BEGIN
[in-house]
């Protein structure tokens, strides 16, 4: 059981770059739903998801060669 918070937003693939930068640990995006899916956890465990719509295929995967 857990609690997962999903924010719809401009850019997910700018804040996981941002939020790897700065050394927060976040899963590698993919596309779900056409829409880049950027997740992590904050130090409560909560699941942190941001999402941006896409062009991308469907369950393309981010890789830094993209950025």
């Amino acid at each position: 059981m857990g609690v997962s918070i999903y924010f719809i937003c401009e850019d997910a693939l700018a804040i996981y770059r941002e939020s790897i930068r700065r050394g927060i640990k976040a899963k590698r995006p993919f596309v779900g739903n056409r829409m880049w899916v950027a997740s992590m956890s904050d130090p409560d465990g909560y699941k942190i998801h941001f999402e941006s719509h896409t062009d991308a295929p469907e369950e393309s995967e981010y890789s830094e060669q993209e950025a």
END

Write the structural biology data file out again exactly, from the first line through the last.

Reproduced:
[in-house]
């Protein structure tokens, strides 16, 4: 059981770059739903998801060669 918070937003693939930068640990995006899916956890465990719509295929995967 857990609690997962999903924010719809401009850019997910700018804040996981941002939020790897700065050394927060976040899963590698993919596309779900056409829409880049950027997740992590904050130090409560909560699941942190941001999402941006896409062009991308469907369950393309981010890789830094993209950025």
């Amino acid at each position: 059981m857990g609690v997962s918070i999903y924010f719809i937003c401009e850019d997910a693939l700018a804040i996981y770059r941002e939020s790897i930068r700065r050394g927060i640990k976040a899963k590698r995006p993919f596309v779900g739903n056409r829409m880049w899916v950027a997740s992590m956890s904050d130090p409560d465990g909560y699941k942190i998801h941001f999402e941006s719509h896409t062009d991308a295929p469907e369950e393309s995967e981010y890789s830094e060669q993209e950025a």